Wednesday, August 18, 2010

Are you afraid to cut the cord?

Go ahead, you know you want to!  Try it, what is the worst that could happen?

Okay, this is a bit of an editorial, but the subject comes up over and over again.  Many people who are upset about their pay TV bills also worry that they would miss out on all of their favorite shows when they cut the cord.  I also don't think people realize that if it doesn't work out you can always go back!  Cutting the cord isn't like a relationship breakup.   Your local Cable company or Satellite provider will always be happy to take you back.  You don't even have to apologize or buy them flowers.  Just send them money and they will love you forever.  Where else can you buy such unconditional loyalty?

I'll also share my philosophy on cutting the cord and finding content.  Some people point out that mass adoption for cutting the cord might not be in cards (now or ever).   I personally think there are far too many forces at war with each other to make it easy or convenient for us cord cutters.   To be happy with cutting the cord I think you have to have an open mind with regards to what you would like to watch (and how you get to it).  If you are hooked into specific shows or cable only sports (and there is nothing wrong with this), then cutting the cord might not ever be for you.   Many of my friends fall into this category. This is precisely the strategy that I think the major cable companies, etc. are banking on.

However, there is definitely no shortage whatsoever of really good/quality content that you can watch.   Broadcast TV (if you can get it), is really good.   Combine this with the wide selection of video streaming options and there is always something for just about anyone.   My kids liked the Disney channel (which we no longer get), but don't seem to mind only having Netflix, Nickelodeon, Vimeo, etc as alternatives.  Of course, I just ignored their complaints in the beginning! :)

Cord cutting is also not for those who want a simple solution (unless you are happy with just broadcast, non-recorded TV).  I wouldn't recommend it for people who don't want anything more complicated than their current Cable set top box.  Having to look for content in multiple places is a result of the war of control that is currently going on between all the parties involved (Content owners, Cable companies, Set top box makers, Netflix, etc.).  As annoying as this is, I think we are currently benefiting from this confusion and lack of consolidation.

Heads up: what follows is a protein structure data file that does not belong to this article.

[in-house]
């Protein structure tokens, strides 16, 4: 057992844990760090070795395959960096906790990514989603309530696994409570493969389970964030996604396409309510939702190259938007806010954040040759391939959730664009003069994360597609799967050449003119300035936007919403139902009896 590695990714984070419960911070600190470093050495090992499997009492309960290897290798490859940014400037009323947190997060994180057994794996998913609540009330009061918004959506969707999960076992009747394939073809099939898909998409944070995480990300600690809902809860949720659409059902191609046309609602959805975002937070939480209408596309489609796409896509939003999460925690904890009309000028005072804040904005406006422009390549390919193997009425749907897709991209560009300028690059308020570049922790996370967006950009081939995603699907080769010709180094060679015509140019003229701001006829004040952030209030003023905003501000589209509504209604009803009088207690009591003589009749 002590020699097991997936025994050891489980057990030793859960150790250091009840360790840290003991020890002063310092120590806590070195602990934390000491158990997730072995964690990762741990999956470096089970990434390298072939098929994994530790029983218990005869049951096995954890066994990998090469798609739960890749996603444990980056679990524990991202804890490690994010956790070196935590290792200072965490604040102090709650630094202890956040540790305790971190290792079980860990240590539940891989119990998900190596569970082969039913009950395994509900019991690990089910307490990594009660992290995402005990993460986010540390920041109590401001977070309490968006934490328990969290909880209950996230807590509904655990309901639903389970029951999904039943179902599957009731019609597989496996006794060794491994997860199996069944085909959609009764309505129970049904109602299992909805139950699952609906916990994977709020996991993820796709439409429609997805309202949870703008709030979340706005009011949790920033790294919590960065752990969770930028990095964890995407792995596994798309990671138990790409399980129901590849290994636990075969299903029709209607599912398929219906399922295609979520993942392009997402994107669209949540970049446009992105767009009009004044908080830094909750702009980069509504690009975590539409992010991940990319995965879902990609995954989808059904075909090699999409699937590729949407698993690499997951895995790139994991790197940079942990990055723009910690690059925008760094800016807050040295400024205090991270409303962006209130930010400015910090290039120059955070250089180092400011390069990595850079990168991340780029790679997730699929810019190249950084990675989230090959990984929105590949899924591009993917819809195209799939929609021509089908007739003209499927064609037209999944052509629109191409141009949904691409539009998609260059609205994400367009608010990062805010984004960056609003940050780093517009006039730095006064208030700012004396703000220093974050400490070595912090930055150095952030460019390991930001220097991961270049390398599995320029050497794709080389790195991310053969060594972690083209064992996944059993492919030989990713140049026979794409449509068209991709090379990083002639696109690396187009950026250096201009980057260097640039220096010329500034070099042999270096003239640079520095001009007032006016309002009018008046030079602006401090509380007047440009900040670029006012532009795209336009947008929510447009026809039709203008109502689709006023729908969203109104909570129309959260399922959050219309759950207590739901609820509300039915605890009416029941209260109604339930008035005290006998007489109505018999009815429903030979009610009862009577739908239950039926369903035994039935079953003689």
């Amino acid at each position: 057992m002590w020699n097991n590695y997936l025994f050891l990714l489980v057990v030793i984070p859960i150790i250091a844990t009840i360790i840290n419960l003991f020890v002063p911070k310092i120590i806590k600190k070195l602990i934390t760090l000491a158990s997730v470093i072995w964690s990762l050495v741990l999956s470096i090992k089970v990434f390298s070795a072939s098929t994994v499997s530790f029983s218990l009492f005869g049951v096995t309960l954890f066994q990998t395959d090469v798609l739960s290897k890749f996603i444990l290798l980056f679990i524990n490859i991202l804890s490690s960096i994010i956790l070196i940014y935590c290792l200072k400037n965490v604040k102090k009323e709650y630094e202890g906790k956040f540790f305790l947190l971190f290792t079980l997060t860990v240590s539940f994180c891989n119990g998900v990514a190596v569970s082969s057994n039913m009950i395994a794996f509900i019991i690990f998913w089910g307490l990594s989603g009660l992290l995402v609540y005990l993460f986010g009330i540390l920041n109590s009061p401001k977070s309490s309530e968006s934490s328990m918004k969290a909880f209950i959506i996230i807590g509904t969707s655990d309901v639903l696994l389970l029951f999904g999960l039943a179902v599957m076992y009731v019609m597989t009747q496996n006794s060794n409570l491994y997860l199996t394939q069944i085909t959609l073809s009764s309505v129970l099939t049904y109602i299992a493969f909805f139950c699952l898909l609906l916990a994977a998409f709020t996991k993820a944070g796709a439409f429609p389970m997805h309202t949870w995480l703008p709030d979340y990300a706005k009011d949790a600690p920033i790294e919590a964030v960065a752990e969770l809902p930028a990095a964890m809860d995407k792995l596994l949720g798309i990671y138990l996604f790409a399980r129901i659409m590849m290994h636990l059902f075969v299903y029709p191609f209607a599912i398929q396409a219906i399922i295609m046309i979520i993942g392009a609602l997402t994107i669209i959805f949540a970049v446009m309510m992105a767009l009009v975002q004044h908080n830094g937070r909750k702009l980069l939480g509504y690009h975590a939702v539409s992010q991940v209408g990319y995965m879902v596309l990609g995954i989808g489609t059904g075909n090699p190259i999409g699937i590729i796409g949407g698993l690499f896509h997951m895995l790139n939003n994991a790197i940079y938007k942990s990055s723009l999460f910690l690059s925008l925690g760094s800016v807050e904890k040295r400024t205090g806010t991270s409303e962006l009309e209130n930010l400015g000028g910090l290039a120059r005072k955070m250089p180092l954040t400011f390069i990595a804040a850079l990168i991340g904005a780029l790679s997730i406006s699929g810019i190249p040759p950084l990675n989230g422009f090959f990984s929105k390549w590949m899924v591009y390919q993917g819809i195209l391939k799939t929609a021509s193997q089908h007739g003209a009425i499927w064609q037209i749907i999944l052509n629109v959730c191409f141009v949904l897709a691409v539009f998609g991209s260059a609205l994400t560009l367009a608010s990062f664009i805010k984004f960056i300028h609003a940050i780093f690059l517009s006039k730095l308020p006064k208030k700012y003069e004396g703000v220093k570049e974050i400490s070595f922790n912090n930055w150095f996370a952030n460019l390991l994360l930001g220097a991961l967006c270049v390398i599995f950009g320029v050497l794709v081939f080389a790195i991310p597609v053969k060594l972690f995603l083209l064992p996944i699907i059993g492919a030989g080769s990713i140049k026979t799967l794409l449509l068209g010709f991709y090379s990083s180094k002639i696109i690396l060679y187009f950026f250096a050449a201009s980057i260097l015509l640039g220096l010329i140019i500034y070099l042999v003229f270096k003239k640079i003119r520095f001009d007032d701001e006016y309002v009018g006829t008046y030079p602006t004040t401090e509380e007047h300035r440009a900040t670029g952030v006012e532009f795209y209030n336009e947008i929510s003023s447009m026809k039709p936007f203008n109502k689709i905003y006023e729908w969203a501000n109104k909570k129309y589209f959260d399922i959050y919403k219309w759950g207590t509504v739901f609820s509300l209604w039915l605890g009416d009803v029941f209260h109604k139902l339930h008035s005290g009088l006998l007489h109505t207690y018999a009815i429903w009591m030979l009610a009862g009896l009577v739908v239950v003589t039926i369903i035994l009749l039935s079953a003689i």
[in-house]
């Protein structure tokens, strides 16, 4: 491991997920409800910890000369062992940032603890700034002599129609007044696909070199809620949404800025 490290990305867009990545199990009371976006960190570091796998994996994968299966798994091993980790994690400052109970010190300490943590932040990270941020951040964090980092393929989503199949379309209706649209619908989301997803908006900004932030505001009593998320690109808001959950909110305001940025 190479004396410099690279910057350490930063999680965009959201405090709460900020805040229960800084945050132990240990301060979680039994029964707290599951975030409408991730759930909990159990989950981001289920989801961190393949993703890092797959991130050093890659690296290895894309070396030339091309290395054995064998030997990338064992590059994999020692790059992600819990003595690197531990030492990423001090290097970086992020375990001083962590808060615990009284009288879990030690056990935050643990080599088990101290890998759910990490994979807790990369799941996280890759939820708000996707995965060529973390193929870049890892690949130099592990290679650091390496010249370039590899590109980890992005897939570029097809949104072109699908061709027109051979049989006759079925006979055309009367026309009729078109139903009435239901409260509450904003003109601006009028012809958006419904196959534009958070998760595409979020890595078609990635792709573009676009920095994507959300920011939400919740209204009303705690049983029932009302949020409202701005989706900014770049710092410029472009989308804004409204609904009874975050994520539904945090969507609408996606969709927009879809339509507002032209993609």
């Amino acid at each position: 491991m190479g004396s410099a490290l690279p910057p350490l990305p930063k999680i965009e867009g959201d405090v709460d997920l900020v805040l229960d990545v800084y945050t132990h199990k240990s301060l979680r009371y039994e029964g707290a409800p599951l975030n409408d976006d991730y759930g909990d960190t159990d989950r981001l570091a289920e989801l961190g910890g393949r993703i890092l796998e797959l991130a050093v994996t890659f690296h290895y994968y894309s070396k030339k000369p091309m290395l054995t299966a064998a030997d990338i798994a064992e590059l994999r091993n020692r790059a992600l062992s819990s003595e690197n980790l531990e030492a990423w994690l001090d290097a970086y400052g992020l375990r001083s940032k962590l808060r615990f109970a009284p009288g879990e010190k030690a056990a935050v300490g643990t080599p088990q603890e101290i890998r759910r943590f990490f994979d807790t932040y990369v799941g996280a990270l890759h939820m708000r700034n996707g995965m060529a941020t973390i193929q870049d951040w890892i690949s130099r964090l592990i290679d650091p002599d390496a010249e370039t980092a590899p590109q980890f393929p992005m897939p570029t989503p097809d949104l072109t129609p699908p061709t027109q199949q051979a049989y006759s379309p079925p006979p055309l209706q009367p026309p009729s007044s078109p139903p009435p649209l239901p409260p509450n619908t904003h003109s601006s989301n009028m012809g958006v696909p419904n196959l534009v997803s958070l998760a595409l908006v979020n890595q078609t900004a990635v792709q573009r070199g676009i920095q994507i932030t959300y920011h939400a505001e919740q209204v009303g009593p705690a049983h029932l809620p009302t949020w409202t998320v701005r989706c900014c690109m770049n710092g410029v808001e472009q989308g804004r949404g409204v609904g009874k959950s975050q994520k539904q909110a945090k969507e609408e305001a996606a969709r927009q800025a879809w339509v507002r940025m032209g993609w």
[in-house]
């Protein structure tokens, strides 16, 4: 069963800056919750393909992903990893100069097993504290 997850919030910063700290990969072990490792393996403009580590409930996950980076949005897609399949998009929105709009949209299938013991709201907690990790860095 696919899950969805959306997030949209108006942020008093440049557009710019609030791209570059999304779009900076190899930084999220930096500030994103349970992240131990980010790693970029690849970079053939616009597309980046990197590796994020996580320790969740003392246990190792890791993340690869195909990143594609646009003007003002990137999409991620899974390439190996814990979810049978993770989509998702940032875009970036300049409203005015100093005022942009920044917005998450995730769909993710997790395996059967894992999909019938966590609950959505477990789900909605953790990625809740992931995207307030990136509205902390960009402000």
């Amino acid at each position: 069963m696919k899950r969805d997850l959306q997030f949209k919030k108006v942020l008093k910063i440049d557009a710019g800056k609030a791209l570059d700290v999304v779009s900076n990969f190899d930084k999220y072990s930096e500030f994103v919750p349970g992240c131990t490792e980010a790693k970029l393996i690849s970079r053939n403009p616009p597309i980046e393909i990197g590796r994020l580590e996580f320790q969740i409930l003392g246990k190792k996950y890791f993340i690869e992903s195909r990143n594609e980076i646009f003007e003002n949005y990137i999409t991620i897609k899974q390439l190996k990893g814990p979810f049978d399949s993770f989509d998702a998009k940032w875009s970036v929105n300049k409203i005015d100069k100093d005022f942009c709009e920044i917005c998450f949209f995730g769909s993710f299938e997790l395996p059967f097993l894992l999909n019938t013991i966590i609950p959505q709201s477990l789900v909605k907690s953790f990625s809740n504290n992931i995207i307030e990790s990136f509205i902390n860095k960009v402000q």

Once (if ever), these wars are settled and content is nicely packaged in one easy place, you can be sure that there will be a monopoly in place and we will be back to high cost entertainment.  So enjoy it while you can is my view (even if it is a bit more work)!

Another way to look at it is that cutting the cord is about getting your entertainment from different places than you are used to.   It is not as if your fancy new digital TV will suddenly be useless (far from it!).   In fact, when you use a Media PC to cut the cord, you'll enjoy your TV in ways that a cable box could never provide.  Are you willing to try an experiment that might save you $1,000 per year?

I plan to put together a "survival guide" soon for cord cutters to help people cope with cable withdrawl!  Hopefully that will help.

So what is stopping you?  Or, if you have already cut the cord, tell us how you are getting along!

Share your thoughts!

1 comment:

  1. We cut the satellite cord about three weeks ago and really don't miss it. We were paying 80 bucks a month for 200 or so channels but were only watching a half dozen shows. We never watched live TV as the commercials drove us crazy. We're getting by with Netflix DVDs and Roku right now. Later this year Google TV, Boxee Box and a few more products are coming out so that might be interesting. I'm thinking about building an HTPC and putting up an aerial for OTA TV.

    Don't think we'll be going back.


Copyright (c) 2010 All Rights Reserved.